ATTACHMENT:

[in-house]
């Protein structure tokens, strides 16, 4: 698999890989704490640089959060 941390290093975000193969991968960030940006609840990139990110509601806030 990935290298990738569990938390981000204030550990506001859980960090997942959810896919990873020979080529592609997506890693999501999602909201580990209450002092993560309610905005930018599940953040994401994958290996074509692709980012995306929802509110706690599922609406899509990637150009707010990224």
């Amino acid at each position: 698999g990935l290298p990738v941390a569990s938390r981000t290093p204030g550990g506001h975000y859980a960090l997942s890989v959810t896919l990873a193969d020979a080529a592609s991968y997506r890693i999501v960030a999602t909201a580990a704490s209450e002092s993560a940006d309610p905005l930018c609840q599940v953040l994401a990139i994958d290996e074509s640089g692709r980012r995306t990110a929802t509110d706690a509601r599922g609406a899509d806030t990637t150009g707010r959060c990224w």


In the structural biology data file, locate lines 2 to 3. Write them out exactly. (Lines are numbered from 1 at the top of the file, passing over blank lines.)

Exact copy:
């Protein structure tokens, strides 16, 4: 698999890989704490640089959060 941390290093975000193969991968960030940006609840990139990110509601806030 990935290298990738569990938390981000204030550990506001859980960090997942959810896919990873020979080529592609997506890693999501999602909201580990209450002092993560309610905005930018599940953040994401994958290996074509692709980012995306929802509110706690599922609406899509990637150009707010990224």
């Amino acid at each position: 698999g990935l290298p990738v941390a569990s938390r981000t290093p204030g550990g506001h975000y859980a960090l997942s890989v959810t896919l990873a193969d020979a080529a592609s991968y997506r890693i999501v960030a999602t909201a580990a704490s209450e002092s993560a940006d309610p905005l930018c609840q599940v953040l994401a990139i994958d290996e074509s640089g692709r980012r995306t990110a929802t509110d706690a509601r599922g609406a899509d806030t990637t150009g707010r959060c990224w």